Great Gravy Guide

Simple, plain old-fashioned gravy from the pan drippings made just seconds before setting all the food on the table is the easiest and quickest method. This makes for a deeply flavorful gravy that enhances everything on the plate with a touch of savory goodness.

It’s also one of the easiest gravies to make. From roux to table, it takes about five minutes and requires only a pan and a whisk. That’s something we can handle even after a long day of cooking with the promise of dinner only moments away. This recipe uses the drippings from one 12- to 14-pound roast turkey. You’ll need 2 cups of broth for finishing the gravy.

What You Need


  • Pan drippings from a 12- to 14-pound roast turkey
  • 1 to 2 cups broth or water
  • Vegetable oil or butter, as needed
  • 1/4 cup all-purpose flour
  • Salt and pepper
  • Optional extras: splash of sherry, splash of wine, teaspoon of minced herbs like rosemary, thyme, or sage


  • Measuring cup
  • Saucepan
  • Whisk


  1. Gravy prep. After you’ve removed the turkey from the oven and set it aside to rest, set the roasting pan over medium-high heat on the stovetop. You may need to span two burners. When the pan drippings are hot and sputtering, pour in a cup of broth and begin scraping all the bits from the bottom of the pan.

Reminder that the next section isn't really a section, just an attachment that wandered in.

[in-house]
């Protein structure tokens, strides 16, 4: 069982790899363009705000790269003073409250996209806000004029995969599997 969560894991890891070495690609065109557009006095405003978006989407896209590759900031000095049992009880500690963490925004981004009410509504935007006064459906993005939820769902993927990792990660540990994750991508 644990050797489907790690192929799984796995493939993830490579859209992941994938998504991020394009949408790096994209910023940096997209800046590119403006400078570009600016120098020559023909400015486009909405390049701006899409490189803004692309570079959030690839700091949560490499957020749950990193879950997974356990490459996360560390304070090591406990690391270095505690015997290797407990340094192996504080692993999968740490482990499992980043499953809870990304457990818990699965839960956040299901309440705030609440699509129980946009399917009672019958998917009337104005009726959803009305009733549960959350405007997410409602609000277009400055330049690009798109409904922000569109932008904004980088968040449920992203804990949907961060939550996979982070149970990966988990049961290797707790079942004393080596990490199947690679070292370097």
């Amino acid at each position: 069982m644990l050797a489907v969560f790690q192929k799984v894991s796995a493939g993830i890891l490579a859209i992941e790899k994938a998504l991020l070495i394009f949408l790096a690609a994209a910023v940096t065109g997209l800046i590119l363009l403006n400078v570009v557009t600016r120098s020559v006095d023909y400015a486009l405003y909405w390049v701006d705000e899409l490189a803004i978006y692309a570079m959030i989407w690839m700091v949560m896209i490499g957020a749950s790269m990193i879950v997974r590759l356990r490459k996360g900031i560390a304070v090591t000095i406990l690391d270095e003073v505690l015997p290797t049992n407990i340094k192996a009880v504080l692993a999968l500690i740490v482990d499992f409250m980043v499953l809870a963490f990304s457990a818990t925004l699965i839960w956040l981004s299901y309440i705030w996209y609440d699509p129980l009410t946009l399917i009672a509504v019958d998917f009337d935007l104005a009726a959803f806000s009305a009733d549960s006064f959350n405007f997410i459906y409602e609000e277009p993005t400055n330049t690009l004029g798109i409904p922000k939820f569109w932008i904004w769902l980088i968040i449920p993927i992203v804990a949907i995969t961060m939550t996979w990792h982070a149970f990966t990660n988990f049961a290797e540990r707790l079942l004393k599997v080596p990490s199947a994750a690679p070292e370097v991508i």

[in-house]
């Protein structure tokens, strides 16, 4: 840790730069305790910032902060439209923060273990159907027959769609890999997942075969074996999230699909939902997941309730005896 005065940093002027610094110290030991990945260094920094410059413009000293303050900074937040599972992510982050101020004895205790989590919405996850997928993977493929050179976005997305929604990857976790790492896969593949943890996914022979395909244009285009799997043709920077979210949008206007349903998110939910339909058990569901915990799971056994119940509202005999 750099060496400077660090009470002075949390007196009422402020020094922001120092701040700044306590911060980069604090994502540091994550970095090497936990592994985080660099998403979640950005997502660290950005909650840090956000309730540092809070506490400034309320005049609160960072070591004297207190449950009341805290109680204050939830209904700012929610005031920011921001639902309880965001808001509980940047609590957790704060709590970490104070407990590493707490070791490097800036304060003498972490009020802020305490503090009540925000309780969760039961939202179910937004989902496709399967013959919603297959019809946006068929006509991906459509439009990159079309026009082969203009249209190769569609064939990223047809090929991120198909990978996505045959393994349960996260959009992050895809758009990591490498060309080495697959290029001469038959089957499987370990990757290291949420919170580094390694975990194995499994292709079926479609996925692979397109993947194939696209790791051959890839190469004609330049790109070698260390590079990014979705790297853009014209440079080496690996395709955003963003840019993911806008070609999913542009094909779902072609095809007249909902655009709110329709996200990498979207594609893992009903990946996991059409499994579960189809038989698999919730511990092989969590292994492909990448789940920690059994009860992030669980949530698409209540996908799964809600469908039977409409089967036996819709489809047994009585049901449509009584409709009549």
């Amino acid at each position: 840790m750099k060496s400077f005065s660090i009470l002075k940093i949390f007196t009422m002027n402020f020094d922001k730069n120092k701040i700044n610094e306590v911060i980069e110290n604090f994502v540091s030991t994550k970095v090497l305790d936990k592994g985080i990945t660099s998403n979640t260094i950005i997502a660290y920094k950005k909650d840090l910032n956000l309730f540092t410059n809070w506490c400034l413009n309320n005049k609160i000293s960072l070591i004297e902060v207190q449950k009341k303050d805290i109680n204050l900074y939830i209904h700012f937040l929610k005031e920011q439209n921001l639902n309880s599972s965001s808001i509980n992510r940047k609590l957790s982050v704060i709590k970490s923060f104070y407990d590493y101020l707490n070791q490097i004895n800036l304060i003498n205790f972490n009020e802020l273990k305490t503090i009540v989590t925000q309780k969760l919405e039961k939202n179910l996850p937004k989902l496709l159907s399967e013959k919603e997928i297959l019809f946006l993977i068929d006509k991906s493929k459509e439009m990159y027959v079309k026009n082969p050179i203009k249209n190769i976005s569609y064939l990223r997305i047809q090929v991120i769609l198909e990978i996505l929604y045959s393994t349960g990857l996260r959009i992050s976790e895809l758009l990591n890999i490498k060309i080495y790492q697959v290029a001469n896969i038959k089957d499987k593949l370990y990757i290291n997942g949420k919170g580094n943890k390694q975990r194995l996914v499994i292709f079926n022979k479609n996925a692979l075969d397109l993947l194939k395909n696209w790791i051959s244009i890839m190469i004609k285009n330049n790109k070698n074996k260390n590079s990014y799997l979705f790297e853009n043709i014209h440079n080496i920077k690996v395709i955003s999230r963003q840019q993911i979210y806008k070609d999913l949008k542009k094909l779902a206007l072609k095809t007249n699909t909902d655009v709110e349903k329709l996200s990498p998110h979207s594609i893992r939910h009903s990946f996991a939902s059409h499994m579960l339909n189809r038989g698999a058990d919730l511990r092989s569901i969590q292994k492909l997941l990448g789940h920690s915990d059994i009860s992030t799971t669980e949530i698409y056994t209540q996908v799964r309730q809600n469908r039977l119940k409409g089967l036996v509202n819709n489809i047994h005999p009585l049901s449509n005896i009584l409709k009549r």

2. Separate the fat and drippings. Pour the deglazed pan drippings into a measuring cup and place this in the refrigerator or freezer, wherever there is space. In the 30 minutes it takes to rest the turkey, the fat and drippings will separate and the fat will begin to harden. This makes it easier to skim off just the fat for making the gravy.
  3. Measure the fat. Skim the fat off the top of the drippings. You should ideally end up with about 1 cup of pan drippings and 1/4 cup of fat. If you have less, you can make up the difference with broth or oil, respectively. If you have more, discard a little of the fat and use less broth in the next step. If you have a lot more, you can also double the recipe.
  4. Make a roux. Place the fat in a saucepan over medium-high heat. When the fat is hot, whisk in the flour to form a thin paste. Let this cook for a few minutes until bubbly.
  5. Add the pan drippings. Next up, pour in the pan drippings and whisk to combine with the roux. This will form a thick, gloppy paste.
  6. Add the broth. Finish the gravy by whisking in a 1/2 cup of broth. You can add more broth for a thinner gravy or let the gravy cook a few minutes for a thicker gravy. Taste the gravy and add salt, pepper, and any extras to taste.

Recipe Notes

For a very smooth gravy, strain the pan drippings before adding them to the gravy. Gravy can be kept refrigerated for up to a week or frozen for up to three months. Reheat gently over low heat while whisking occasionally to prevent the sauce from breaking.